Progressive muscle relaxation training (Bernstein & Borkovec, 1973) has been developed for patients to learn controlling physiological arousal when feared situation was anticipated. However, relaxation training exhibited minimal effects on SAD (Alström, Nordlund, Persson, Harding, & Ljungqvist, 1984) and using its alone is not sufficient in the SAD treatment. On the other hand, applied relaxation which is a form of progressive muscle relaxation training technique initially treats patient with muscle relaxation and then through instructed practices, patients are sufficiently skilled while confronting feared situations. As a result of applied relaxation, general techniques in relaxation training in adapted and combined, and then patients are gradually exposed to feared situations so that new coping strategies are developed (Öst, 1987). Finally, patients are able to apply relaxation skills in anxiety-provoking situations.
Cognitive behavioural models suggest that incorrect beliefs about the prospective dangers posed by social situations and negative predictions about the results of such circumstances may occur in patients with SAD (Clark & Wells, 1995; Rapee & Heimberg, 1997). The cognitive restructuring consider individuals’ thoughts about the social situations which create anxiety rather than only focusing on situations (Beck, Emery, & Greenberg, 2005). In cognitive restructuring, the patient and therapist collaboratively work on identifying negative automatic thoughts that provokes anxiety before, during or after the situation. And then, Socratic questioning or behavioural experiments assess accuracy of patient’s thoughts. Finally, rational alternative thoughts are derived from data gathered from the assessment (Heimberg & Becker, 2002).
Social Skills Training
Based on the behavioural deficiencies (e.g., poor eye contact) occurring in people with SAD, social skills training focused on solving anxiety problems arises from inadequate social interaction skills. Studies have some contradictory results for finding evidence regarding social skill deficiencies in people with high versus low social anxiety group. For instance, Stopa and Clark (1993) found deficiencies in social skills in people with SAD, however, no significant differences were found on observers’ ratings of public speaking performance in social phobics and control group (Rapee & Lim, 1992). But, in both of research people with SAD underestimated the adequacy of their behavioural performance (Rapee & Lim, 1992; Stopa & Clark, 1993).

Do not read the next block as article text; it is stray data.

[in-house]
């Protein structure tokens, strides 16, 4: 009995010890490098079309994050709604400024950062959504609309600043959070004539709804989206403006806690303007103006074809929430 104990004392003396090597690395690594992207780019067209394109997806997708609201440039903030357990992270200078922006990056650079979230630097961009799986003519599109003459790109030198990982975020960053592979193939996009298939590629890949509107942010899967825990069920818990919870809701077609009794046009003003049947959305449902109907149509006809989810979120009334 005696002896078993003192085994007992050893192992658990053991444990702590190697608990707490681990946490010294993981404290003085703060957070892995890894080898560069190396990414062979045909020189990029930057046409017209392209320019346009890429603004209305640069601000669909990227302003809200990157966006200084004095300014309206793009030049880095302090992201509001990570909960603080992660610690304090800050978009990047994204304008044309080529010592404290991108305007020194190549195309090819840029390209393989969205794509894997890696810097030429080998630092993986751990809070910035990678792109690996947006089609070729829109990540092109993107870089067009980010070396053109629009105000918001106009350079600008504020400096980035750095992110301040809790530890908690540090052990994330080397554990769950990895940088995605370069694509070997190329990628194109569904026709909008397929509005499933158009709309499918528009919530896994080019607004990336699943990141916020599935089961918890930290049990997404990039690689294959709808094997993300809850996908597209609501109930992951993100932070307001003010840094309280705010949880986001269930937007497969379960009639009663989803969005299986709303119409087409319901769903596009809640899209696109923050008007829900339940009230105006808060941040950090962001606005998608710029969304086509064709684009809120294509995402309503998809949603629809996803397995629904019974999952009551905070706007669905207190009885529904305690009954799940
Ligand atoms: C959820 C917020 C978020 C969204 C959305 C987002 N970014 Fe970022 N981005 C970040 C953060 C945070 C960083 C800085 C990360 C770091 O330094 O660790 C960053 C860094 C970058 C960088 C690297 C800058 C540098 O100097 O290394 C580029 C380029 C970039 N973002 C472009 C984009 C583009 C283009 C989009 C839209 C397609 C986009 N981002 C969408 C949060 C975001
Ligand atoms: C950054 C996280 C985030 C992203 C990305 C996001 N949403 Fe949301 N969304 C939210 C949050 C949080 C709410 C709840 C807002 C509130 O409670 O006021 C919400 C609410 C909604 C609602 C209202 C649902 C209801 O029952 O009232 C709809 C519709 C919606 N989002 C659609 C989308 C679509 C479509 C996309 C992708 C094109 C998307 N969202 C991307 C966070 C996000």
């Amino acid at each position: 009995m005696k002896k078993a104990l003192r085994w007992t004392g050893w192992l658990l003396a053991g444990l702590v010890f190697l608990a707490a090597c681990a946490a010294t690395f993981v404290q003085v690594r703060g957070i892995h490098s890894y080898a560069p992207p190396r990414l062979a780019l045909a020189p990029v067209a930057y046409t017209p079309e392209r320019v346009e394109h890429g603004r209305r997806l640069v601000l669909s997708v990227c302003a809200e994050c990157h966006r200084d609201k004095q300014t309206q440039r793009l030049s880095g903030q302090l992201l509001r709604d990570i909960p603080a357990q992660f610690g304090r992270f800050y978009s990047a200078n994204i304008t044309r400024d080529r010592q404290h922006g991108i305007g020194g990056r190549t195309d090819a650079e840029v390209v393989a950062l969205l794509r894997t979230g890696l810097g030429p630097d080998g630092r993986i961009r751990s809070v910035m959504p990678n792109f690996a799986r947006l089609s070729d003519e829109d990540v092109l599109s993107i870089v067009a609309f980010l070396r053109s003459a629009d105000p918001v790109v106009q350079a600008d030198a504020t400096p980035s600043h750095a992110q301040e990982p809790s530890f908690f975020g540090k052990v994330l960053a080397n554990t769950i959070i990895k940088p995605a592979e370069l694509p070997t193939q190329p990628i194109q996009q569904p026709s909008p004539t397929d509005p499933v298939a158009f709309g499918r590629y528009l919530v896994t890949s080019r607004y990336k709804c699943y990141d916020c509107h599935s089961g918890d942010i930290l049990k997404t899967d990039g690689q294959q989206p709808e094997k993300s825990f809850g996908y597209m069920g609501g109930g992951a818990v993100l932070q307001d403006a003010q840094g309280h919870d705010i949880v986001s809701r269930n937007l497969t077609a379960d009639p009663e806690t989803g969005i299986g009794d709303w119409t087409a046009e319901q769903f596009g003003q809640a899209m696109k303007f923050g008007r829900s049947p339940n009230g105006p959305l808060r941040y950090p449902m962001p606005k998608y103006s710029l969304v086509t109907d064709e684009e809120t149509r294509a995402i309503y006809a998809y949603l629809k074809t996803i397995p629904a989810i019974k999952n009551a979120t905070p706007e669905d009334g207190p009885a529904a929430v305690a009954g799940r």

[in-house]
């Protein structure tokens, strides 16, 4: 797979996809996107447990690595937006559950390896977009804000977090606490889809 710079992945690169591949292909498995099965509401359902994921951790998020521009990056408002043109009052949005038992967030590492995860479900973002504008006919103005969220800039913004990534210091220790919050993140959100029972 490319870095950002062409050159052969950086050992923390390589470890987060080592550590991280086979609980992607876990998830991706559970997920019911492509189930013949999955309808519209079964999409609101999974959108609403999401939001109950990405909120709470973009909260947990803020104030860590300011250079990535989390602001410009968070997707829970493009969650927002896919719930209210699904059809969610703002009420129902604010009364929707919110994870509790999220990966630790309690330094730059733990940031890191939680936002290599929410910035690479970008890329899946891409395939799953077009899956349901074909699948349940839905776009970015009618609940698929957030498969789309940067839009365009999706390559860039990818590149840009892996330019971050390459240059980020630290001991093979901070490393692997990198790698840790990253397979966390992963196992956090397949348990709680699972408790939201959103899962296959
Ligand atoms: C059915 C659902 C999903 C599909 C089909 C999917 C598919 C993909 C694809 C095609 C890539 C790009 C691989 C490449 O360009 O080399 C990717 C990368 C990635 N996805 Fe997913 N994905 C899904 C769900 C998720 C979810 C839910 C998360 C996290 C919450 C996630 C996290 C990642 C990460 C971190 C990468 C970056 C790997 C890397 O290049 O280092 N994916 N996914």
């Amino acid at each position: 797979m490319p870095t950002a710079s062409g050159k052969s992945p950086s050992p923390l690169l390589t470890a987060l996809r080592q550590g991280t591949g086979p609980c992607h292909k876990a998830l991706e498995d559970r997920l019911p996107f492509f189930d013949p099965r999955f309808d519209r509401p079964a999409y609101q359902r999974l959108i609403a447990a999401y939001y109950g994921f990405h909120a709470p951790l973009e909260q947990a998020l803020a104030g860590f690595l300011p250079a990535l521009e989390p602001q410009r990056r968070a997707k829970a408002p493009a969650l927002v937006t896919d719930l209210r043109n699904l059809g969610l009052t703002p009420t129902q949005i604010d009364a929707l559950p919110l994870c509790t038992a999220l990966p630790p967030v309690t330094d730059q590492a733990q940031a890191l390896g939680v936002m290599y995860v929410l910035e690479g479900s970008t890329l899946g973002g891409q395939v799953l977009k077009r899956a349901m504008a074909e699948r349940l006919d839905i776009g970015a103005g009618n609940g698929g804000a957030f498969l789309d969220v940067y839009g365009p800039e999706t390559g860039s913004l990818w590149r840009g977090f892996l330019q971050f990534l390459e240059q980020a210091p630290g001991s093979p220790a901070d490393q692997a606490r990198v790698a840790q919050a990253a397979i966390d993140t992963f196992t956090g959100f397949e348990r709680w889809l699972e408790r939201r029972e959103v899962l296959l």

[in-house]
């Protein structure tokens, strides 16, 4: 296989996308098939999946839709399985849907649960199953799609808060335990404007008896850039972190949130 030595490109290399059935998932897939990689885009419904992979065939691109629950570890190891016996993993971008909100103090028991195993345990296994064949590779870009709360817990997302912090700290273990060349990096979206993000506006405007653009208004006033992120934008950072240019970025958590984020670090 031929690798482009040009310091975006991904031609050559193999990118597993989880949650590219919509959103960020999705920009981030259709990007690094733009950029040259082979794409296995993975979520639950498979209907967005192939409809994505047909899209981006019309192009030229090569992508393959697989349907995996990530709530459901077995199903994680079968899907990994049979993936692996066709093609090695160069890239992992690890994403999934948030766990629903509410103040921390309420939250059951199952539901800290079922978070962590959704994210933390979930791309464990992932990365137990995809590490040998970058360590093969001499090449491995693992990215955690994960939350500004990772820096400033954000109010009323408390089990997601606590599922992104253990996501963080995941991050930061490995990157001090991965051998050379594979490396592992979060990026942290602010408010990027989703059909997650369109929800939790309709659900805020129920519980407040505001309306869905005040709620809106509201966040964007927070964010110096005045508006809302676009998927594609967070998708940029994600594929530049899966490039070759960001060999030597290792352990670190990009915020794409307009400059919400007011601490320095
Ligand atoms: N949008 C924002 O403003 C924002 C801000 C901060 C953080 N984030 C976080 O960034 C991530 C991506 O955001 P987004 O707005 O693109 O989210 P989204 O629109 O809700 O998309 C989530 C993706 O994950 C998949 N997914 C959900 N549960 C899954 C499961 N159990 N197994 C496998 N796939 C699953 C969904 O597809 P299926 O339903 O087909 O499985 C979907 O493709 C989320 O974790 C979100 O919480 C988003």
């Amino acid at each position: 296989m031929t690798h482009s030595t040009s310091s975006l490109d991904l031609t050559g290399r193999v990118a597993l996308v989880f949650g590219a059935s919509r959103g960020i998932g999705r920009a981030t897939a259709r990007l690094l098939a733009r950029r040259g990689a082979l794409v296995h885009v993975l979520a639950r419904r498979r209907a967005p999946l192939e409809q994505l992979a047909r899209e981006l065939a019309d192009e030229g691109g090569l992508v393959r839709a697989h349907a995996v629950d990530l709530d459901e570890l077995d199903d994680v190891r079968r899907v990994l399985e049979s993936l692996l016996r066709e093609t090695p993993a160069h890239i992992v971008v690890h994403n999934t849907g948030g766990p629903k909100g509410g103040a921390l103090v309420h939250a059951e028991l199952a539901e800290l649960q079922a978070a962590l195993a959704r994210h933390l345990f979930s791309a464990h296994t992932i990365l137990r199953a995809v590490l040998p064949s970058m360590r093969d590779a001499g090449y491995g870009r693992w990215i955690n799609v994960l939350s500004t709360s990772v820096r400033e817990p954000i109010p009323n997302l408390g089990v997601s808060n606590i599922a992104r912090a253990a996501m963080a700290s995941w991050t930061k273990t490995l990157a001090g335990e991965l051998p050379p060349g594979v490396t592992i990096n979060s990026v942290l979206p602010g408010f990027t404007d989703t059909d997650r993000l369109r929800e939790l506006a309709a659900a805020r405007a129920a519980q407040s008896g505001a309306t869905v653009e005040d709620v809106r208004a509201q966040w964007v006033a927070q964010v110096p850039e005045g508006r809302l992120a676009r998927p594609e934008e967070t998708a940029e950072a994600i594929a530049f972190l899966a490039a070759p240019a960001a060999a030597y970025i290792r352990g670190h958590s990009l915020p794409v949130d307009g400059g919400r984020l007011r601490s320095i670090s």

Social skills training methods comprise therapist modelling, corrective feed-back, homework assignments and social reinforcement. Benefits arise from social skills training due to its training aspects such as repetitive practices of feared situations and exposure aspects including confrontation of feared events or its cognitive elements. In addition, social skills training can also be combined with other CBT techniques such as exposure and cognitive restructuring. Moreover, exposure and social skills training was combined with education as a multicomponent treatment for social phobia and increased treatment outcome was observed in patients with SAD (Turner, Beidel, Cooley, Woody, & Messer, 1994).
Mindfulness-Based Cognitive Behavioural Therapy (MCBT)
Mindfulness has been previously defined as “bringing one’s complete attention to the present experience on a moment‐to‐moment basis” (Marlatt & Kristeller, 1999) and it is a kind of attentional training intervention which had marked impact on CBT. MCBT comprises elements of cognitive therapy that leads to decentred views of individuals’ thoughts by proposing statements such as “I am not my thoughts” and “thoughts are not facts”. With the high degree of overlap in mindfulness-based stress reduction (MSBR) (Kabat-Zinn & Hanh, 2009), both MCBT and MSBR focused on systematically train mind and thoughts. Furthermore, results from those interventions have significantly reduced stress, anxiety and depression symptomologies in a wide range of non-clinical and clinical populations (Brown, Ryan, & Creswell, 2007). It is well-reasonable that MCBT might have an increased affect to reduce SAD symptomology by training patients to pay attentional control and increase their tolerance to negative symptomologies of SAD, therefore reducing worry, rumination and negative self-perception (Brown et al., 2007; Segal, Williams, & Teasdale, 2002).